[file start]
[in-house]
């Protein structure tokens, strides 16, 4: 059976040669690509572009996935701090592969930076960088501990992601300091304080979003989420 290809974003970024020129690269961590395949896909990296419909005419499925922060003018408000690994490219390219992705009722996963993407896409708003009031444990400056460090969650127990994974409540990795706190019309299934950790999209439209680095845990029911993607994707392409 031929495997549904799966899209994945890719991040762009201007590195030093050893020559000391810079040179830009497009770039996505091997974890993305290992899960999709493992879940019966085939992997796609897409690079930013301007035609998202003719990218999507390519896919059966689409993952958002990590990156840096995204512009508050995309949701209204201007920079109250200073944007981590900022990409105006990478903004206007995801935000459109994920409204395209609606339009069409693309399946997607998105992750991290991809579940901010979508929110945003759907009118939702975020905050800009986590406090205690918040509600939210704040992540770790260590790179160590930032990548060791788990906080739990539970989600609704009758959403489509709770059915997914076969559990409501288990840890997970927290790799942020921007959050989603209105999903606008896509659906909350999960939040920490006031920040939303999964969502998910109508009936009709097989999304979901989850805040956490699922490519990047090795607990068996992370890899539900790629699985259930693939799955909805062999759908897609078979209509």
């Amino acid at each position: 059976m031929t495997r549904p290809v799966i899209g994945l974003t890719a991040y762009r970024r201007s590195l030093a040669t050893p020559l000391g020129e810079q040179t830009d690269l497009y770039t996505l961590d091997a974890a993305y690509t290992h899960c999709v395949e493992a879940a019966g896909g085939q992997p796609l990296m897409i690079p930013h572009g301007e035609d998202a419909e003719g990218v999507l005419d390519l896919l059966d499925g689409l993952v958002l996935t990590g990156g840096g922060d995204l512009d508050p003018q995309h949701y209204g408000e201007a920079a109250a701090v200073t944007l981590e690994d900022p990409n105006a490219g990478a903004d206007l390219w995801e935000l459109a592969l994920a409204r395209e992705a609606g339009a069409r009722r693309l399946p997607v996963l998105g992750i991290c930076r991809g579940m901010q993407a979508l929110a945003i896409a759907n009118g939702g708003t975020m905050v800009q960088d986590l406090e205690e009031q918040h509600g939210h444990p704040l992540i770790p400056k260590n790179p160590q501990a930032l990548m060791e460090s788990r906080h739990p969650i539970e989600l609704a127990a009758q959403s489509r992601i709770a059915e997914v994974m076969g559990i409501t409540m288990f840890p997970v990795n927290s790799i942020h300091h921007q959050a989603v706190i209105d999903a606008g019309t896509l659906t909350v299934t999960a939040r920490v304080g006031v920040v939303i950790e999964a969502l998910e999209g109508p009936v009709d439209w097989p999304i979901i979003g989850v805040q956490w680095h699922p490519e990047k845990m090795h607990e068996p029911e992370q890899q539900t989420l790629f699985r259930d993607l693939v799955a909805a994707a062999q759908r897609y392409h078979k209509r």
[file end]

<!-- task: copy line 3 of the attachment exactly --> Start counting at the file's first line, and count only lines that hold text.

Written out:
């Amino acid at each position: 059976m031929t495997r549904p290809v799966i899209g994945l974003t890719a991040y762009r970024r201007s590195l030093a040669t050893p020559l000391g020129e810079q040179t830009d690269l497009y770039t996505l961590d091997a974890a993305y690509t290992h899960c999709v395949e493992a879940a019966g896909g085939q992997p796609l990296m897409i690079p930013h572009g301007e035609d998202a419909e003719g990218v999507l005419d390519l896919l059966d499925g689409l993952v958002l996935t990590g990156g840096g922060d995204l512009d508050p003018q995309h949701y209204g408000e201007a920079a109250a701090v200073t944007l981590e690994d900022p990409n105006a490219g990478a903004d206007l390219w995801e935000l459109a592969l994920a409204r395209e992705a609606g339009a069409r009722r693309l399946p997607v996963l998105g992750i991290c930076r991809g579940m901010q993407a979508l929110a945003i896409a759907n009118g939702g708003t975020m905050v800009q960088d986590l406090e205690e009031q918040h509600g939210h444990p704040l992540i770790p400056k260590n790179p160590q501990a930032l990548m060791e460090s788990r906080h739990p969650i539970e989600l609704a127990a009758q959403s489509r992601i709770a059915e997914v994974m076969g559990i409501t409540m288990f840890p997970v990795n927290s790799i942020h300091h921007q959050a989603v706190i209105d999903a606008g019309t896509l659906t909350v299934t999960a939040r920490v304080g006031v920040v939303i950790e999964a969502l998910e999209g109508p009936v009709d439209w097989p999304i979901i979003g989850v805040q956490w680095h699922p490519e990047k845990m090795h607990e068996p029911e992370q890899q539900t989420l790629f699985r259930d993607l693939v799955a909805a994707a062999q759908r897609y392409h078979k209509r």